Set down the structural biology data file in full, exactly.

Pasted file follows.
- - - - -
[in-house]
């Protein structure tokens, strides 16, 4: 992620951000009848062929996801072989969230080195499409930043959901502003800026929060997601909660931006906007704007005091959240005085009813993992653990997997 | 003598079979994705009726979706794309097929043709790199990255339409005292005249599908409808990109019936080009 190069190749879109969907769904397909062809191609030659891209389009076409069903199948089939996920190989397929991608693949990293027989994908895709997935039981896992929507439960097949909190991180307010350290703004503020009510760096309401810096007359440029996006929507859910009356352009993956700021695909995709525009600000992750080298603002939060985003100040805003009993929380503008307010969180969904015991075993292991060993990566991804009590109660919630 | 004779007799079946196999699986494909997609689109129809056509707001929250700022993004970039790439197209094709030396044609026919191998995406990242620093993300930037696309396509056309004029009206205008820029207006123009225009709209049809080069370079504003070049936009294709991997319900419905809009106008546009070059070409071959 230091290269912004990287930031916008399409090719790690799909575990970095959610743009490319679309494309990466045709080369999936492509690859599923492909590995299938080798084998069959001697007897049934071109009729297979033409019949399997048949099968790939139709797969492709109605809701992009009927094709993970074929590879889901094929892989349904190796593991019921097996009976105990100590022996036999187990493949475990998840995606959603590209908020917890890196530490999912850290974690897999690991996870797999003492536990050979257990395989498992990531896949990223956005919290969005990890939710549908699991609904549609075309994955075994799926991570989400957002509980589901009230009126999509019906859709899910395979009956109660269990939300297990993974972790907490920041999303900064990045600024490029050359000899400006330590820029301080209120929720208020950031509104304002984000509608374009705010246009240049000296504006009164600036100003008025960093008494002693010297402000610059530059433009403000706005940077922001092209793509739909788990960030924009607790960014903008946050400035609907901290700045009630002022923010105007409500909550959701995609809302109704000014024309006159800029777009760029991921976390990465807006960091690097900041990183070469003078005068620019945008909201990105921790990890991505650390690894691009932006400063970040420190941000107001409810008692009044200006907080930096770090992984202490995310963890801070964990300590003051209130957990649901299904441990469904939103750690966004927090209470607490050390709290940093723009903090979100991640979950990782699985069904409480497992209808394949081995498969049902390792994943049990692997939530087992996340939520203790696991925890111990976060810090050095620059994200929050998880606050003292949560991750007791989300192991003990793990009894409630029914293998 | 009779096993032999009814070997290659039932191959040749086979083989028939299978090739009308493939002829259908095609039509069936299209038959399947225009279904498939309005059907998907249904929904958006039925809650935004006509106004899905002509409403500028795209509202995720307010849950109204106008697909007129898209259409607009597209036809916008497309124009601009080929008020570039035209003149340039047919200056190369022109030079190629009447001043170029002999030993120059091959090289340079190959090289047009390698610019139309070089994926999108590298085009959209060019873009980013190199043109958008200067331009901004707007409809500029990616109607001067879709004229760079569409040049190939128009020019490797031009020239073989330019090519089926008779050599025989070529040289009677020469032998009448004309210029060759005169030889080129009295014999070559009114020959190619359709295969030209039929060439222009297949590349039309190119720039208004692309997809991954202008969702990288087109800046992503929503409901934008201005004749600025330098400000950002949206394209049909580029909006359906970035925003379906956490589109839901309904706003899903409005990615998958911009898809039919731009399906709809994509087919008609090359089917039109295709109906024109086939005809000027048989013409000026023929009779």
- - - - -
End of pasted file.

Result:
[in-house]
């Protein structure tokens, strides 16, 4: 992620951000009848062929996801072989969230080195499409930043959901502003800026929060997601909660931006906007704007005091959240005085009813993992653990997997 | 003598079979994705009726979706794309097929043709790199990255339409005292005249599908409808990109019936080009 190069190749879109969907769904397909062809191609030659891209389009076409069903199948089939996920190989397929991608693949990293027989994908895709997935039981896992929507439960097949909190991180307010350290703004503020009510760096309401810096007359440029996006929507859910009356352009993956700021695909995709525009600000992750080298603002939060985003100040805003009993929380503008307010969180969904015991075993292991060993990566991804009590109660919630 | 004779007799079946196999699986494909997609689109129809056509707001929250700022993004970039790439197209094709030396044609026919191998995406990242620093993300930037696309396509056309004029009206205008820029207006123009225009709209049809080069370079504003070049936009294709991997319900419905809009106008546009070059070409071959 230091290269912004990287930031916008399409090719790690799909575990970095959610743009490319679309494309990466045709080369999936492509690859599923492909590995299938080798084998069959001697007897049934071109009729297979033409019949399997048949099968790939139709797969492709109605809701992009009927094709993970074929590879889901094929892989349904190796593991019921097996009976105990100590022996036999187990493949475990998840995606959603590209908020917890890196530490999912850290974690897999690991996870797999003492536990050979257990395989498992990531896949990223956005919290969005990890939710549908699991609904549609075309994955075994799926991570989400957002509980589901009230009126999509019906859709899910395979009956109660269990939300297990993974972790907490920041999303900064990045600024490029050359000899400006330590820029301080209120929720208020950031509104304002984000509608374009705010246009240049000296504006009164600036100003008025960093008494002693010297402000610059530059433009403000706005940077922001092209793509739909788990960030924009607790960014903008946050400035609907901290700045009630002022923010105007409500909550959701995609809302109704000014024309006159800029777009760029991921976390990465807006960091690097900041990183070469003078005068620019945008909201990105921790990890991505650390690894691009932006400063970040420190941000107001409810008692009044200006907080930096770090992984202490995310963890801070964990300590003051209130957990649901299904441990469904939103750690966004927090209470607490050390709290940093723009903090979100991640979950990782699985069904409480497992209808394949081995498969049902390792994943049990692997939530087992996340939520203790696991925890111990976060810090050095620059994200929050998880606050003292949560991750007791989300192991003990793990009894409630029914293998 | 009779096993032999009814070997290659039932191959040749086979083989028939299978090739009308493939002829259908095609039509069936299209038959399947225009279904498939309005059907998907249904929904958006039925809650935004006509106004899905002509409403500028795209509202995720307010849950109204106008697909007129898209259409607009597209036809916008497309124009601009080929008020570039035209003149340039047919200056190369022109030079190629009447001043170029002999030993120059091959090289340079190959090289047009390698610019139309070089994926999108590298085009959209060019873009980013190199043109958008200067331009901004707007409809500029990616109607001067879709004229760079569409040049190939128009020019490797031009020239073989330019090519089926008779050599025989070529040289009677020469032998009448004309210029060759005169030889080129009295014999070559009114020959190619359709295969030209039929060439222009297949590349039309190119720039208004692309997809991954202008969702990288087109800046992503929503409901934008201005004749600025330098400000950002949206394209049909580029909006359906970035925003379906956490589109839901309904706003899903409005990615998958911009898809039919731009399906709809994509087919008609090359089917039109295709109906024109086939005809000027048989013409000026023929009779």